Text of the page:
Author: Chandra Hoffman
Release Date: August 24, 2010
Genre: Contemporary Fiction
Rating: 3.5 out of 5
Chloe Pinter is a social worker with a job at a private adoption agency. She liaisons between birth mothers and adoptive parents, trying to match babies with often desperate couples who haven’t been able to conceive. The story shows both sides, those of the birth parents and adoptive ones, spinning out to an explosive conclusion.
I don’t know much about the adoption process, so I thought Chosen might be a very interesting read. After all, the author, Chandra Hoffman, has worked in the adoption field and understands the process. Chosen is definitely illuminating, but its flaws prevent it from being great.
The information about adoption presented in Chosen is really interesting. The dynamics between the social worker and sets of parents, the vast differences in both adoptive and birth parents – it makes a very interesting study. Just as there are the extremes of birth parents – the sweet woman who just wants her child to have a better life, versus the parents who think they can sell their baby for bags full of cash – there are extremes in the adoptive parents too.
The main focus in adoptive parents, Francie, is difficult to sympathize with. On one hand, she is desperate for a child, and the reader can’t help but feel bad for her. But on the other hand, she is manipulative and difficult, only looking out for herself. Her obsession with the internet and the adoption forums will be amusing to anyone who spends a lot of time online, especially bloggers. When you compare Francie with the other parents in the book, it’s clear how wide the spectrum in adoptive parents is.
Chloe was the most sympathetic character in the book. She works at all hours of the day an night for just $11 per hour. She is expected to be on call all the time for any birth parent or adoptive parent. Many of the birth moms don’t have anyone else, so they lean on Chloe harder than they should. It is also her responsibility to manage expectations on both sides – while birth parents will pay for some expenses, they will not pay for a baby. On the other side, she has to tell excited parents that the baby they were expecting might no longer be theirs, as the birth parents are talking about keeping it. It’s a difficult job on all sides, and I didn’t envy her.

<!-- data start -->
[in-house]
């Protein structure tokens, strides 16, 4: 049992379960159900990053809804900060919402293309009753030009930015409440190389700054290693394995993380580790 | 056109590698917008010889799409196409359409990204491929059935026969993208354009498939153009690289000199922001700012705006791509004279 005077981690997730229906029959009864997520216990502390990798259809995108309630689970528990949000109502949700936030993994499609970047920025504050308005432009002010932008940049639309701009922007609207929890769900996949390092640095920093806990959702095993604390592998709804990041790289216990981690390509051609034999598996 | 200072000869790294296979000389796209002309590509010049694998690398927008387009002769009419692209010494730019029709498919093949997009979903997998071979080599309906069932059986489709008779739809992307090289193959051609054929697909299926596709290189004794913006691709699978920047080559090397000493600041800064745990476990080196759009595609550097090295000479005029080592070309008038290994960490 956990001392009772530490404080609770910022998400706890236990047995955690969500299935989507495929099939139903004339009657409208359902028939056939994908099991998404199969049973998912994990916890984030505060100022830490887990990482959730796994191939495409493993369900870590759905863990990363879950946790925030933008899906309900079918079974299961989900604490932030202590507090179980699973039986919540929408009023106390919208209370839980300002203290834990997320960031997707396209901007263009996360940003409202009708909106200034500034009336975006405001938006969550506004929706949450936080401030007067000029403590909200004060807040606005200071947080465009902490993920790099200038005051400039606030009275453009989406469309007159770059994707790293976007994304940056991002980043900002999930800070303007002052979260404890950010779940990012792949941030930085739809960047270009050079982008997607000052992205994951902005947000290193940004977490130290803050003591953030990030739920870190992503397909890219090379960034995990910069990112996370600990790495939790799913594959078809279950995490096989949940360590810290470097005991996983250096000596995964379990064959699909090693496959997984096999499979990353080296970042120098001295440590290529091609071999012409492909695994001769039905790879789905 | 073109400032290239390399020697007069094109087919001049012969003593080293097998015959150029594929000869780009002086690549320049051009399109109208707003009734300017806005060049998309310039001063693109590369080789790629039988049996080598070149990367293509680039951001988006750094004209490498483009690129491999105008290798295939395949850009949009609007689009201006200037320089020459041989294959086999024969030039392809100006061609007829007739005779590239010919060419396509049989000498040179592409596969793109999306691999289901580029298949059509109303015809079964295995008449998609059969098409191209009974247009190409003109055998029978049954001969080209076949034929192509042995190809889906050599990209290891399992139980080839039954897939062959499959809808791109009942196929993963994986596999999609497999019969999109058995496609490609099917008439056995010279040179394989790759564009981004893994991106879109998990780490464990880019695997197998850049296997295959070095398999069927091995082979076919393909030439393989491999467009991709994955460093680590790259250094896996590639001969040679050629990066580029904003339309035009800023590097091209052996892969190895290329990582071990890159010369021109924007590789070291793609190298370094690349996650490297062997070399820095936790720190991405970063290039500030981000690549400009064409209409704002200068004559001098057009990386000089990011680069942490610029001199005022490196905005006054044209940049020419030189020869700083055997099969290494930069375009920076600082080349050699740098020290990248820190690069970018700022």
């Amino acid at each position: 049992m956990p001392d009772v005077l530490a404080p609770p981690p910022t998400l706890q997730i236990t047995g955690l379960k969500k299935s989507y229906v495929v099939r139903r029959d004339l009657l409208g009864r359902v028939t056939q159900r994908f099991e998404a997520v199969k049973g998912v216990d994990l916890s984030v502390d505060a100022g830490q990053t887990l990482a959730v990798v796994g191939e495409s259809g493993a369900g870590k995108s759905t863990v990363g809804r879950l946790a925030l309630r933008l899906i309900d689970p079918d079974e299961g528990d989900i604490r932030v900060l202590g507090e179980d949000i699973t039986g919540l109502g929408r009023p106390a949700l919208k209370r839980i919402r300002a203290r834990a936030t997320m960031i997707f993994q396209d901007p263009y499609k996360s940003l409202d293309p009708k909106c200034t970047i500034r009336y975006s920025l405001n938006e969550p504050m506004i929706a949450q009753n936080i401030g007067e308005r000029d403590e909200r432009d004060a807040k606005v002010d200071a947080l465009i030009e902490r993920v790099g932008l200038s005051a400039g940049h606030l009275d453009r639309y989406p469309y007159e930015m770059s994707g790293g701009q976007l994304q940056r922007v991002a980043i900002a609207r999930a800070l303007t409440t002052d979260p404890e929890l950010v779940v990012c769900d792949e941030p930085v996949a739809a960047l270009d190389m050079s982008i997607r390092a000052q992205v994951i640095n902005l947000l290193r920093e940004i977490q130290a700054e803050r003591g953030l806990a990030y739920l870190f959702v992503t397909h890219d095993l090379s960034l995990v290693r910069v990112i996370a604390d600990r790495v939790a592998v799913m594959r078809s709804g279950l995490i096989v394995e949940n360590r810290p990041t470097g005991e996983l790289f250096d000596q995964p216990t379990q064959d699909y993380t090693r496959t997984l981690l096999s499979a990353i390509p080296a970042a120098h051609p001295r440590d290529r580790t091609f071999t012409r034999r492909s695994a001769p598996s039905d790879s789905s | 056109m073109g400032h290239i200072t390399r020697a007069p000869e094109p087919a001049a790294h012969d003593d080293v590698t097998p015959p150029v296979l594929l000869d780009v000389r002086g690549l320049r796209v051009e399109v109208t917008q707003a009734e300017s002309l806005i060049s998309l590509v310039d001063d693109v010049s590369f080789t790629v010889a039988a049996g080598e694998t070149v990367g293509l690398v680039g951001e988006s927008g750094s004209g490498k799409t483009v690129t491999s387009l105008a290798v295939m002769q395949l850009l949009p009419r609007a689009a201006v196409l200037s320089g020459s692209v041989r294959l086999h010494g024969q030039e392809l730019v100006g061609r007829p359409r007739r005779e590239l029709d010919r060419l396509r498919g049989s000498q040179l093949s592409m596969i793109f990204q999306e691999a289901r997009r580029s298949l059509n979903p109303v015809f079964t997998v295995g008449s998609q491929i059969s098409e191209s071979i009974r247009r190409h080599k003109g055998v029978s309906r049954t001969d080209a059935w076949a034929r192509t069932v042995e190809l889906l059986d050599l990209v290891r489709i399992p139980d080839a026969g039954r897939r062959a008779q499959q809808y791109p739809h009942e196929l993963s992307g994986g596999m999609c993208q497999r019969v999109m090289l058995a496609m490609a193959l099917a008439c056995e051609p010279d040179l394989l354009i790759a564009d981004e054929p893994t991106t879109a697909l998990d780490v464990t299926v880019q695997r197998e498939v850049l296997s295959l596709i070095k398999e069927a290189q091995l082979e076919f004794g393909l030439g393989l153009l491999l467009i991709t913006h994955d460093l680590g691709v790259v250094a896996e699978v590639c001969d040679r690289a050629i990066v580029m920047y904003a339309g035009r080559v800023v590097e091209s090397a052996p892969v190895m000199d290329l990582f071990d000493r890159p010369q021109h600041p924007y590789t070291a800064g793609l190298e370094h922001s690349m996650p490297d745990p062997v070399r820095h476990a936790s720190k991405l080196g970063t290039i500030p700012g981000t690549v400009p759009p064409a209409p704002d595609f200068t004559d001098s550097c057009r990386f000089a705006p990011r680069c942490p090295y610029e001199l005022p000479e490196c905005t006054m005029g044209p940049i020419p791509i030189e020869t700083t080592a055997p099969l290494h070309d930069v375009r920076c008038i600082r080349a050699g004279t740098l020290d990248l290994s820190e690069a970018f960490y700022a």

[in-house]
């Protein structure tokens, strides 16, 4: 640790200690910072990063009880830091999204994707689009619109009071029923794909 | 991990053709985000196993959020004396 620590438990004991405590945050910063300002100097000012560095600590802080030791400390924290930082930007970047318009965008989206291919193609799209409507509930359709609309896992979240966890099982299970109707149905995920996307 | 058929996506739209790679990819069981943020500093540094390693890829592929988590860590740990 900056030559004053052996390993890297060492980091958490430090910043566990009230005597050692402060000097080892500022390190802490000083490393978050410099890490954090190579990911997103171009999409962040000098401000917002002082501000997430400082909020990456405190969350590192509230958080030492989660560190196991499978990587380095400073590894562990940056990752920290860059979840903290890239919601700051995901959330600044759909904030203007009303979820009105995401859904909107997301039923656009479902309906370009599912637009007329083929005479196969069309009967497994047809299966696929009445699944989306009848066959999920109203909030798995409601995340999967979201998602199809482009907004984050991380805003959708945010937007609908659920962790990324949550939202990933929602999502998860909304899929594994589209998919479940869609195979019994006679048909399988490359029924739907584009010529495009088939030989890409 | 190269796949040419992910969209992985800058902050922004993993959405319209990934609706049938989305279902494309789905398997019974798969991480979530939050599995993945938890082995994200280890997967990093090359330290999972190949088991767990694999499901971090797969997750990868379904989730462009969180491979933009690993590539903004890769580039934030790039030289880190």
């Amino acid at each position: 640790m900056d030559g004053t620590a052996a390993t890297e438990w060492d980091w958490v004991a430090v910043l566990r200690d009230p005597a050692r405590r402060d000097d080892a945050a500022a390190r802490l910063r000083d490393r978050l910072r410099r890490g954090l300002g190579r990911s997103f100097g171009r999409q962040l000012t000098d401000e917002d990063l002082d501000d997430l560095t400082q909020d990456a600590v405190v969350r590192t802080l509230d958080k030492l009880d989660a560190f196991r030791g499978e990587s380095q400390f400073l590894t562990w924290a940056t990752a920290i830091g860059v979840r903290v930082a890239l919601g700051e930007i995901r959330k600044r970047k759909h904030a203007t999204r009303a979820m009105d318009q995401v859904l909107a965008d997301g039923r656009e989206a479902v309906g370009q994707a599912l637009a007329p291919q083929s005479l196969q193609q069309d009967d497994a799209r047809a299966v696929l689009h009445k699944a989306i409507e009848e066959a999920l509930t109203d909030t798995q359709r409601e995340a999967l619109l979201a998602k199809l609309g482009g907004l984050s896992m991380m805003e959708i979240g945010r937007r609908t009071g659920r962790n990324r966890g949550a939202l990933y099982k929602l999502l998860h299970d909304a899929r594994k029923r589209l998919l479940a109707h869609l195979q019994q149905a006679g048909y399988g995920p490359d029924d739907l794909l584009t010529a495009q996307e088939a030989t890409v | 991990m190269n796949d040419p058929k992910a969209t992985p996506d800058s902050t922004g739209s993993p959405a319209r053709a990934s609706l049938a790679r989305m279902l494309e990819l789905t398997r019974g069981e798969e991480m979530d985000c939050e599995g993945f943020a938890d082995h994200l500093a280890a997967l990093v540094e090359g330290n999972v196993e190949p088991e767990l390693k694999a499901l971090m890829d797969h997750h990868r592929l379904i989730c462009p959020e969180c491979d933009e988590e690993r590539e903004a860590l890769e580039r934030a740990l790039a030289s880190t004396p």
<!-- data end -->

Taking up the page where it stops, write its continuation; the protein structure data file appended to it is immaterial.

My problem with this book was with the main set of birth parents. The book spirals out of control as it progresses, and the reader can see what’s going to happen. Telling the story partially from their point of view was an effort to make the reader see things from both points of view and sympathize with both sides, but it failed in this case. The birth parents were so unlikeable that it was impossible to feel for them in this situation. They destroy themselves and anything they touch, so it’s easy to feel that a baby is better almost anywhere else than with them. As a result, reading things from their point of view was alternately boring and enraging; this part of the novel just didn’t capture me like it was supposed to.
Chosen is an interesting novel with a solid premise, and despite my reservations, I still recommend it. It’s got a lot of interesting information about the adoption process, and Chloe is a wonderful character to get to know. The birth parents are definitely difficult and Francie definitely isn’t the most sympathetic character, but overall it’s easy to read and engaging. If you’re interested in this premise, you should pick this one up; perhaps knowing what to expect might make this book work better!